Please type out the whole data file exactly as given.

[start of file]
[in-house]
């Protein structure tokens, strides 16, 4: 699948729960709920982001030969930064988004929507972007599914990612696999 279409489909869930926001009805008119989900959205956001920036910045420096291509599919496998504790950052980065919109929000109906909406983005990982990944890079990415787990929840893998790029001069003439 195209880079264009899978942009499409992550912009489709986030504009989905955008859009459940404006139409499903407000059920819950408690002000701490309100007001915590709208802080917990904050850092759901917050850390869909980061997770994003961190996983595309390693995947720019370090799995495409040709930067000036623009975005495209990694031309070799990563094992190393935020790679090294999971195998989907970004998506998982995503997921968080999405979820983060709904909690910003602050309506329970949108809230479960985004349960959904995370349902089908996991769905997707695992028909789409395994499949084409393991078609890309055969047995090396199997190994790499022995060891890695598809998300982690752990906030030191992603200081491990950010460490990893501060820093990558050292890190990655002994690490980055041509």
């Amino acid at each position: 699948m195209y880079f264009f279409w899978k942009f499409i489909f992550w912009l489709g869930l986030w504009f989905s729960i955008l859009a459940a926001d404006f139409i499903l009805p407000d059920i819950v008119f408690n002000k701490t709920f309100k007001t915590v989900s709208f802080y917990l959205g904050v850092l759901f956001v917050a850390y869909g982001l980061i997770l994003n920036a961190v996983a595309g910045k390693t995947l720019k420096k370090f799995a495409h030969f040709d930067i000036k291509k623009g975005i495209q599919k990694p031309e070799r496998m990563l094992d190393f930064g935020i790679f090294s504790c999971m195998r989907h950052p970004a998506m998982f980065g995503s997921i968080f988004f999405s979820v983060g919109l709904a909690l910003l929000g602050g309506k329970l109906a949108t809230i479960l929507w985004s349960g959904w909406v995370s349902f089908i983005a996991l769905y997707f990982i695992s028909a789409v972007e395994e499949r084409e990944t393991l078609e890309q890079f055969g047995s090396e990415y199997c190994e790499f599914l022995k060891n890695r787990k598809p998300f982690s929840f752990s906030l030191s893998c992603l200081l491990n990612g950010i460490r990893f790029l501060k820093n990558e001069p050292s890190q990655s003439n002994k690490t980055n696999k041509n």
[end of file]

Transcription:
[in-house]
């Protein structure tokens, strides 16, 4: 699948729960709920982001030969930064988004929507972007599914990612696999 279409489909869930926001009805008119989900959205956001920036910045420096291509599919496998504790950052980065919109929000109906909406983005990982990944890079990415787990929840893998790029001069003439 195209880079264009899978942009499409992550912009489709986030504009989905955008859009459940404006139409499903407000059920819950408690002000701490309100007001915590709208802080917990904050850092759901917050850390869909980061997770994003961190996983595309390693995947720019370090799995495409040709930067000036623009975005495209990694031309070799990563094992190393935020790679090294999971195998989907970004998506998982995503997921968080999405979820983060709904909690910003602050309506329970949108809230479960985004349960959904995370349902089908996991769905997707695992028909789409395994499949084409393991078609890309055969047995090396199997190994790499022995060891890695598809998300982690752990906030030191992603200081491990950010460490990893501060820093990558050292890190990655002994690490980055041509």
């Amino acid at each position: 699948m195209y880079f264009f279409w899978k942009f499409i489909f992550w912009l489709g869930l986030w504009f989905s729960i955008l859009a459940a926001d404006f139409i499903l009805p407000d059920i819950v008119f408690n002000k701490t709920f309100k007001t915590v989900s709208f802080y917990l959205g904050v850092l759901f956001v917050a850390y869909g982001l980061i997770l994003n920036a961190v996983a595309g910045k390693t995947l720019k420096k370090f799995a495409h030969f040709d930067i000036k291509k623009g975005i495209q599919k990694p031309e070799r496998m990563l094992d190393f930064g935020i790679f090294s504790c999971m195998r989907h950052p970004a998506m998982f980065g995503s997921i968080f988004f999405s979820v983060g919109l709904a909690l910003l929000g602050g309506k329970l109906a949108t809230i479960l929507w985004s349960g959904w909406v995370s349902f089908i983005a996991l769905y997707f990982i695992s028909a789409v972007e395994e499949r084409e990944t393991l078609e890309q890079f055969g047995s090396e990415y199997c190994e790499f599914l022995k060891n890695r787990k598809p998300f982690s929840f752990s906030l030191s893998c992603l200081l491990n990612g950010i460490r990893f790029l501060k820093n990558e001069p050292s890190q990655s003439n002994k690490t980055n696999k041509n």